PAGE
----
Golf Monthly Editor's Letter March 2014 Issue

Editor’s Letter March 2014 Issue 

Regular readers of my letter will know I rarely file my copy any earlier than the last minute, and this issue is no exception.

But less than 24 hours before the page had to be at the printers I have to confess I didn’t actually have anything to write about. By way of mitigation, I’ve had very little in the way of golfing inspiration.

I’ve managed just 27 very sodden holes of golf in the past six weeks, the European and PGA Tours have yet to kick into life, I haven’t changed any of my equipment since November last year, and if the 27 holes are anything to go by, I certainly haven’t found the secret to executing the 40-yard pitch.

Thankfully, salvation appeared in the form of an industry round table I’d been invited to.

More often than not at these sessions we end up telling each other what we already know, but this one was different.

The discussion was led by Syngenta, a leading supplier of solutions to golf courses, which had commissioned a large-scale research project on how to grow the game in the UK.

The most eye-opening stat in the survey was that there could be as many as 8.5 million people in the UK interested in taking up golf.

If only 20 per cent of that number actually became golfers then the game would be in a very healthy position indeed.

But how do we go about attracting them? Well, thanks to Syngenta and its research company GfK, we now have some hard facts to work with.

The big difference between this survey and others I’d seen before was that nearly two thirds of the 3,500-plus respondents were non-golfers, but as they had the desire to take up a new sport and the time to play golf, they were genuine prospects, not couch potatoes unlikely to ever play.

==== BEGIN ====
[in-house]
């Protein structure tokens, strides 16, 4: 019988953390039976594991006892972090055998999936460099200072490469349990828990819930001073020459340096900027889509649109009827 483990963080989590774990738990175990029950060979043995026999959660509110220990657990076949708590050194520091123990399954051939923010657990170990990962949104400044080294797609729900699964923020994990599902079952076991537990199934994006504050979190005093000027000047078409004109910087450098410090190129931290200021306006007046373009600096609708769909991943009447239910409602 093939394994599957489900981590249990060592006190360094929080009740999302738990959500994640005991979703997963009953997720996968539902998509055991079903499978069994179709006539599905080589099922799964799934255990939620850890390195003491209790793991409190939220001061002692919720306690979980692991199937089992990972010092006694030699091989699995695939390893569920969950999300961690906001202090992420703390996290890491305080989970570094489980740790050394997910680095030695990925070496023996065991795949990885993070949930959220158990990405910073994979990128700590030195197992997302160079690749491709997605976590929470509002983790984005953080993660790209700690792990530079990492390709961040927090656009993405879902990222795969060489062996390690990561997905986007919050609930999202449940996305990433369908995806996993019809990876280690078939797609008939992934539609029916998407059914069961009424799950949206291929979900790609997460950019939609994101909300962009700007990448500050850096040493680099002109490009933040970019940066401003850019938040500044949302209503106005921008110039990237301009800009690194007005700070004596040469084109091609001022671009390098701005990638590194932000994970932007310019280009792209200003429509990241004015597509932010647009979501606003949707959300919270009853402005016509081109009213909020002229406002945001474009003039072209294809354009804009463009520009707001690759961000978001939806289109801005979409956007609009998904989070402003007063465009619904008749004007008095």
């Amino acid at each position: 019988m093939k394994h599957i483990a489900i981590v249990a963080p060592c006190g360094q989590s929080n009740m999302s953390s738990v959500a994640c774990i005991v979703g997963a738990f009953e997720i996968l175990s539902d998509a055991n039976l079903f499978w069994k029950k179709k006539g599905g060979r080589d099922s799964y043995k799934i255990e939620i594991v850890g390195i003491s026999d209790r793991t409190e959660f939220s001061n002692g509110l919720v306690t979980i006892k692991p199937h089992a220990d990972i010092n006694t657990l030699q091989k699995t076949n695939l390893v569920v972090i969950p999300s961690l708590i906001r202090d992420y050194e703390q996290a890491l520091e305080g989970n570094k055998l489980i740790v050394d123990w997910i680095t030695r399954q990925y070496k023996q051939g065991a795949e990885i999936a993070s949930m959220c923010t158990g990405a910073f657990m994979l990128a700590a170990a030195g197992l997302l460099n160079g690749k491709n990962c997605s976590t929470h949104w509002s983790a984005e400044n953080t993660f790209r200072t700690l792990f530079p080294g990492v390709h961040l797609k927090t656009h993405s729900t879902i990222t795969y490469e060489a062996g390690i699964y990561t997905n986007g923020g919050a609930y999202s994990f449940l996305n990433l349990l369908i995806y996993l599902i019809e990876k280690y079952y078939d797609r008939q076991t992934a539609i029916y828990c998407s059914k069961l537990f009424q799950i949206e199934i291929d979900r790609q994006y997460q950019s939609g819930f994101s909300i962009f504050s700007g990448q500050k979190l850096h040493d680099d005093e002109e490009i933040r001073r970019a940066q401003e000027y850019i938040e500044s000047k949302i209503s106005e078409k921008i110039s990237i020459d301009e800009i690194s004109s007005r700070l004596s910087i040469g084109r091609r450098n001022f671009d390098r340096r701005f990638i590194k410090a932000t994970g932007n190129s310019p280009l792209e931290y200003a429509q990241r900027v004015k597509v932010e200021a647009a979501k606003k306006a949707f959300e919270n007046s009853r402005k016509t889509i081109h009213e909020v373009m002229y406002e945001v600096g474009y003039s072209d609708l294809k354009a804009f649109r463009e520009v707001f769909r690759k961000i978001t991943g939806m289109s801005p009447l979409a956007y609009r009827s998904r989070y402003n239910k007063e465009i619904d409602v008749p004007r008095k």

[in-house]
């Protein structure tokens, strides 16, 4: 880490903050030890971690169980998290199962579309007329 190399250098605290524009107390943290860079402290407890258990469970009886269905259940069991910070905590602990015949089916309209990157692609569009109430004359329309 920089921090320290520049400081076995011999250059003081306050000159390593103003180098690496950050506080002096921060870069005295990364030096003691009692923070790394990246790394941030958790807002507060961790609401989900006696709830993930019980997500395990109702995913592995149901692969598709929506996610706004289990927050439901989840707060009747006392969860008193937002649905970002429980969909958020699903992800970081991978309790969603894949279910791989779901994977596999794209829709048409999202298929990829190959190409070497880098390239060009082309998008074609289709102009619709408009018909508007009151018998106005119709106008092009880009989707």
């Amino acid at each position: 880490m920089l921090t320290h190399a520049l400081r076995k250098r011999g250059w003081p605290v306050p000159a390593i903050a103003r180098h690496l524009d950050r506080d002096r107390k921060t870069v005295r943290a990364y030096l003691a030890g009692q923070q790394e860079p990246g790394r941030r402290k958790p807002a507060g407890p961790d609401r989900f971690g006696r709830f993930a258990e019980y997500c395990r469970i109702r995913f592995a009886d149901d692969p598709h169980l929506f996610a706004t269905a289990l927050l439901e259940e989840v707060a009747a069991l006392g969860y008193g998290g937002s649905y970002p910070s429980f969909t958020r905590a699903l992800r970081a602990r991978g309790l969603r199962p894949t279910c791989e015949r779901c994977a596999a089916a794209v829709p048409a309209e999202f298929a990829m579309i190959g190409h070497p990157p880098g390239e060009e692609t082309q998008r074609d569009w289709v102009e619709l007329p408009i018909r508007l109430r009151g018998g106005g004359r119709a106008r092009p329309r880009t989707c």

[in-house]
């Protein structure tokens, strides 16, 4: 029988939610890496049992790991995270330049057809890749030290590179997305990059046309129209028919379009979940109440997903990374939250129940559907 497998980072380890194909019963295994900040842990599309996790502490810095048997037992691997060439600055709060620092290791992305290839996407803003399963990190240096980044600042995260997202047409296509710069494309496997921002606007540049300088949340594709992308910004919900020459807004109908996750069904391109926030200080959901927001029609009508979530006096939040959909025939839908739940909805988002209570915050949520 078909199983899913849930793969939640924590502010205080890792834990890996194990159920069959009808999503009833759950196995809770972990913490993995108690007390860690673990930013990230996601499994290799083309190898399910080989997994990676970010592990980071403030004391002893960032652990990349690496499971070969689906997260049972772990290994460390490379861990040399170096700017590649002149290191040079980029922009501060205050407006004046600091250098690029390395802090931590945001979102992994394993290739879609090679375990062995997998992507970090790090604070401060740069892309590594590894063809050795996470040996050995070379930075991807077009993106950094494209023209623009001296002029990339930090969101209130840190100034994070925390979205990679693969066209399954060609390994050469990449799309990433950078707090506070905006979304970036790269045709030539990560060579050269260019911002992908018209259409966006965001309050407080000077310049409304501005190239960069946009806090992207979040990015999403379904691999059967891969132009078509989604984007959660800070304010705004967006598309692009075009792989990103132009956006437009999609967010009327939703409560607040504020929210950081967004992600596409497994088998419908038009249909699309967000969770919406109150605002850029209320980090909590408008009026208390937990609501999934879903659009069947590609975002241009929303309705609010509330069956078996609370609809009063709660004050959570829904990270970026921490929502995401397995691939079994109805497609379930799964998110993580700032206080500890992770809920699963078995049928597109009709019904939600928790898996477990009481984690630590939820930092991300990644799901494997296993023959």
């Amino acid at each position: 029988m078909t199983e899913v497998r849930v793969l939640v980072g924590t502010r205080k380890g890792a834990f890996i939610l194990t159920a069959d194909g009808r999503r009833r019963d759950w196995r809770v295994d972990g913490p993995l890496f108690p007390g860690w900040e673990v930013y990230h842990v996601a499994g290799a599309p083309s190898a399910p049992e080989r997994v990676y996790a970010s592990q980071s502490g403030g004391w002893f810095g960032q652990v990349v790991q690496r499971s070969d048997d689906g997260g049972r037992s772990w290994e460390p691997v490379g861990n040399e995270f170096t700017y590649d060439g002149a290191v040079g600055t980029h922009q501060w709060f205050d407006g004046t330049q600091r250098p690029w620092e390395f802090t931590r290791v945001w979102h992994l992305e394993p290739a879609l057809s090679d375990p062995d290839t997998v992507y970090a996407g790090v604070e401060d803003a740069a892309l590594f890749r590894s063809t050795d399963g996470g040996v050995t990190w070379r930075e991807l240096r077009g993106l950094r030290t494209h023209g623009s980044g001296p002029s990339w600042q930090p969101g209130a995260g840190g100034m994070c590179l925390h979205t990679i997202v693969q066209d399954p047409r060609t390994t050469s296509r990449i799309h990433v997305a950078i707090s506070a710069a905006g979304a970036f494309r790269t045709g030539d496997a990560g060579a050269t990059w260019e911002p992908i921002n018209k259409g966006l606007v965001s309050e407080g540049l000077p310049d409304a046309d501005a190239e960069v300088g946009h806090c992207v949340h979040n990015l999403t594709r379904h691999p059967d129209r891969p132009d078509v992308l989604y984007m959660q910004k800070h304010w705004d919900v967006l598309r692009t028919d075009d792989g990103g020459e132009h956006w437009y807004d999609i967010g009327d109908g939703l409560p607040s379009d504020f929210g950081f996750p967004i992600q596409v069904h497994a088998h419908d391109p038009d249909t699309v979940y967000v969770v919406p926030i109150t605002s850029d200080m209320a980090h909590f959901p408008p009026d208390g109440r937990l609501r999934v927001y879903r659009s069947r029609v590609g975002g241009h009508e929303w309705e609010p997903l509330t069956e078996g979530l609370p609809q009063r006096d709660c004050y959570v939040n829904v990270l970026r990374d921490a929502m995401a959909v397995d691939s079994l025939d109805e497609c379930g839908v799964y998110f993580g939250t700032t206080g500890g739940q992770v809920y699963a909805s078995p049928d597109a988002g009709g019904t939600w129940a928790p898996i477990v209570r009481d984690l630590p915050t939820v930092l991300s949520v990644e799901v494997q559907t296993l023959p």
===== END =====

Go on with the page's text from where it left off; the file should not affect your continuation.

So, rather than golfers telling us what initiatives they ‘think’ might get new people playing the game, these findings offer real insight from outside the game as to what golf needs to do in order to become a serious option for newcomers.

Clubs need to be friendlier, to encourage families, to not be so strict on dress codes and club regulations (including the use of mobile phones), to make it easier to learn the game and to offer greater flexibility in terms of membership.

This insight should be gold dust in the hands of those who run golf clubs, whether the club is in trouble and trying to reverse a declining membership, or whether it’s a forward-looking operation seeking opportunities for growth.

The really good news is that none of the above involves spending any money, merely a shift in attitudes.

Proprietary clubs can, of course, change things far more easily, as owners don’t have committees to answer to. However, it’s my view that the majority of clubs most in need of change in order to thrive, or even just remain viable, are traditional members clubs run by committees.

And this is where the elephant in the room becomes just too big to ignore. At present, the vast majority of committees are made up of long-standing members, and the decisions they make tend to be for the benefit of members like them.

And, to a point, that’s OK because these golfers will have been loyal supporters of the clubs, so have earned a right to have a significant say in the way a club is run.

They’re giving up their time to sit on a committee, some will have been members man and boy, most will have paid a joining fee, put money behind the bar, and represented the club in matches.

Without them the club wouldn’t be what it is today. But in this challenging landscape, it’s not about the past, it’s about the future.

So, you must ask yourself this question: are you really interested in protecting the future of your club and the game in general, or are you happy with the status quo because that’s what suits you?

I don’t pretend that changing established thinking and conventions will be easy but, in the cold, hard light of day, this is about safeguarding the future of the game. Surely nothing is more important than that?

Email: michael_harris@ipcmedia.com
Twitter: @MikeHarrisGolf